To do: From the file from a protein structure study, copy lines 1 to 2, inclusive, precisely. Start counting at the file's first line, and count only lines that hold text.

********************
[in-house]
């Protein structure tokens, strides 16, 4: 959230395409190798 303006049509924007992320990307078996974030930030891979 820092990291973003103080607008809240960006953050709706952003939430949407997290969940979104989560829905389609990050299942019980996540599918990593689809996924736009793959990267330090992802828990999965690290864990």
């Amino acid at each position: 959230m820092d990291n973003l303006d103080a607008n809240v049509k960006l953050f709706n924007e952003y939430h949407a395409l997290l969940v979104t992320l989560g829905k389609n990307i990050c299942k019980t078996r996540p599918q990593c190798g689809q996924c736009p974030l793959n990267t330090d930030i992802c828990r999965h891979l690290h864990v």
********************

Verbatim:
[in-house]
């Protein structure tokens, strides 16, 4: 959230395409190798 303006049509924007992320990307078996974030930030891979 820092990291973003103080607008809240960006953050709706952003939430949407997290969940979104989560829905389609990050299942019980996540599918990593689809996924736009793959990267330090992802828990999965690290864990």